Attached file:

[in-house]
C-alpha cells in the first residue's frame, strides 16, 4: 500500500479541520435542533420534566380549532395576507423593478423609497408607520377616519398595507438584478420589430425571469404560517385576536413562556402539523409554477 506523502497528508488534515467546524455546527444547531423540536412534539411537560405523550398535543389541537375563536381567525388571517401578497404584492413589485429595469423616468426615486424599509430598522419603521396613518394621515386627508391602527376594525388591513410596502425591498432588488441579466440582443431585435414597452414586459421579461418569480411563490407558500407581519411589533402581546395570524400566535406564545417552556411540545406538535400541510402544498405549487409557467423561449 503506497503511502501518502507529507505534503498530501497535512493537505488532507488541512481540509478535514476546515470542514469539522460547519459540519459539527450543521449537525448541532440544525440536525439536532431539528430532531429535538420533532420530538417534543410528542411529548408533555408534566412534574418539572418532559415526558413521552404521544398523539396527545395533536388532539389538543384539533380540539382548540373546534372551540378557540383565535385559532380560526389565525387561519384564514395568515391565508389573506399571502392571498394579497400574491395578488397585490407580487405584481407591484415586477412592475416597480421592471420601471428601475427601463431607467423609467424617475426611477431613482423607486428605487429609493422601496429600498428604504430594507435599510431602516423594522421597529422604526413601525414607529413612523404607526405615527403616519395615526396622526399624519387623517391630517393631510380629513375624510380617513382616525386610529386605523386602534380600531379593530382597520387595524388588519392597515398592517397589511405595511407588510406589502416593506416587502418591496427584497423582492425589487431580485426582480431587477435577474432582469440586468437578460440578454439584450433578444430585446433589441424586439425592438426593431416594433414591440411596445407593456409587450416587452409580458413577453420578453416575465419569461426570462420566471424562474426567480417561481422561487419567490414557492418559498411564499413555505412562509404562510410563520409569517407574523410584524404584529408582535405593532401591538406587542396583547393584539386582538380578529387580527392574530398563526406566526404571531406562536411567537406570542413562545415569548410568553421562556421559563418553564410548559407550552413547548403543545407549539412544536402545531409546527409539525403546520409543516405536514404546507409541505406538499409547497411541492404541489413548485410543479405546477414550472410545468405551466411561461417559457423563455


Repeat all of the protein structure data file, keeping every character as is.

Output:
[in-house]
C-alpha cells in the first residue's frame, strides 16, 4: 500500500479541520435542533420534566380549532395576507423593478423609497408607520377616519398595507438584478420589430425571469404560517385576536413562556402539523409554477 506523502497528508488534515467546524455546527444547531423540536412534539411537560405523550398535543389541537375563536381567525388571517401578497404584492413589485429595469423616468426615486424599509430598522419603521396613518394621515386627508391602527376594525388591513410596502425591498432588488441579466440582443431585435414597452414586459421579461418569480411563490407558500407581519411589533402581546395570524400566535406564545417552556411540545406538535400541510402544498405549487409557467423561449 503506497503511502501518502507529507505534503498530501497535512493537505488532507488541512481540509478535514476546515470542514469539522460547519459540519459539527450543521449537525448541532440544525440536525439536532431539528430532531429535538420533532420530538417534543410528542411529548408533555408534566412534574418539572418532559415526558413521552404521544398523539396527545395533536388532539389538543384539533380540539382548540373546534372551540378557540383565535385559532380560526389565525387561519384564514395568515391565508389573506399571502392571498394579497400574491395578488397585490407580487405584481407591484415586477412592475416597480421592471420601471428601475427601463431607467423609467424617475426611477431613482423607486428605487429609493422601496429600498428604504430594507435599510431602516423594522421597529422604526413601525414607529413612523404607526405615527403616519395615526396622526399624519387623517391630517393631510380629513375624510380617513382616525386610529386605523386602534380600531379593530382597520387595524388588519392597515398592517397589511405595511407588510406589502416593506416587502418591496427584497423582492425589487431580485426582480431587477435577474432582469440586468437578460440578454439584450433578444430585446433589441424586439425592438426593431416594433414591440411596445407593456409587450416587452409580458413577453420578453416575465419569461426570462420566471424562474426567480417561481422561487419567490414557492418559498411564499413555505412562509404562510410563520409569517407574523410584524404584529408582535405593532401591538406587542396583547393584539386582538380578529387580527392574530398563526406566526404571531406562536411567537406570542413562545415569548410568553421562556421559563418553564410548559407550552413547548403543545407549539412544536402545531409546527409539525403546520409543516405536514404546507409541505406538499409547497411541492404541489413548485410543479405546477414550472410545468405551466411561461417559457423563455